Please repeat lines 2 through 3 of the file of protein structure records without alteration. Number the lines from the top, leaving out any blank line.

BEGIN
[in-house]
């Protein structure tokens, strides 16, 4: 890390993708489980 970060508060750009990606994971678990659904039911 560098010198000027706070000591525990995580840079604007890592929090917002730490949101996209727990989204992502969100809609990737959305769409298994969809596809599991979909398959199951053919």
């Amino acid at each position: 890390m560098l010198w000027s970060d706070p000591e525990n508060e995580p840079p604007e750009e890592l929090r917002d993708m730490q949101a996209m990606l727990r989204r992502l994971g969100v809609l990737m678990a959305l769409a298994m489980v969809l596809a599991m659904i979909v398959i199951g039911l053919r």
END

């Protein structure tokens, strides 16, 4: 890390993708489980 970060508060750009990606994971678990659904039911 560098010198000027706070000591525990995580840079604007890592929090917002730490949101996209727990989204992502969100809609990737959305769409298994969809596809599991979909398959199951053919």
């Amino acid at each position: 890390m560098l010198w000027s970060d706070p000591e525990n508060e995580p840079p604007e750009e890592l929090r917002d993708m730490q949101a996209m990606l727990r989204r992502l994971g969100v809609l990737m678990a959305l769409a298994m489980v969809l596809a599991m659904i979909v398959i199951g039911l053919r």